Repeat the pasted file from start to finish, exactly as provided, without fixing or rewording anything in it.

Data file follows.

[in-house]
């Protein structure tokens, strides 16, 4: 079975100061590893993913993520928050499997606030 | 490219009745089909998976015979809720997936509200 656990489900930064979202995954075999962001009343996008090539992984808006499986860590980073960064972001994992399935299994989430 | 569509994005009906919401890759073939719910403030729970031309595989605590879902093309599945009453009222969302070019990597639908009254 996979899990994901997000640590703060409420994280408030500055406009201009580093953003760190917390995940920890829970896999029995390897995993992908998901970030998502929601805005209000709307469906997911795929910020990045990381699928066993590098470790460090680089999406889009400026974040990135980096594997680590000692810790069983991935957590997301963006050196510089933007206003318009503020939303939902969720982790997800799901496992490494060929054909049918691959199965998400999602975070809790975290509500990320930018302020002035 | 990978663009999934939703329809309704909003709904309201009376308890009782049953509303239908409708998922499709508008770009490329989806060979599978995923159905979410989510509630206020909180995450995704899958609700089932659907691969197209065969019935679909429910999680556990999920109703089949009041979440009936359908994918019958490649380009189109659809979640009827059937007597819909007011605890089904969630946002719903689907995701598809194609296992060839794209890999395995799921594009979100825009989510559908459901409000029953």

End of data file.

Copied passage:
[in-house]
């Protein structure tokens, strides 16, 4: 079975100061590893993913993520928050499997606030 | 490219009745089909998976015979809720997936509200 656990489900930064979202995954075999962001009343996008090539992984808006499986860590980073960064972001994992399935299994989430 | 569509994005009906919401890759073939719910403030729970031309595989605590879902093309599945009453009222969302070019990597639908009254 996979899990994901997000640590703060409420994280408030500055406009201009580093953003760190917390995940920890829970896999029995390897995993992908998901970030998502929601805005209000709307469906997911795929910020990045990381699928066993590098470790460090680089999406889009400026974040990135980096594997680590000692810790069983991935957590997301963006050196510089933007206003318009503020939303939902969720982790997800799901496992490494060929054909049918691959199965998400999602975070809790975290509500990320930018302020002035 | 990978663009999934939703329809309704909003709904309201009376308890009782049953509303239908409708998922499709508008770009490329989806060979599978995923159905979410989510509630206020909180995450995704899958609700089932659907691969197209065969019935679909429910999680556990999920109703089949009041979440009936359908994918019958490649380009189109659809979640009827059937007597819909007011605890089904969630946002719903689907995701598809194609296992060839794209890999395995799921594009979100825009989510559908459901409000029953």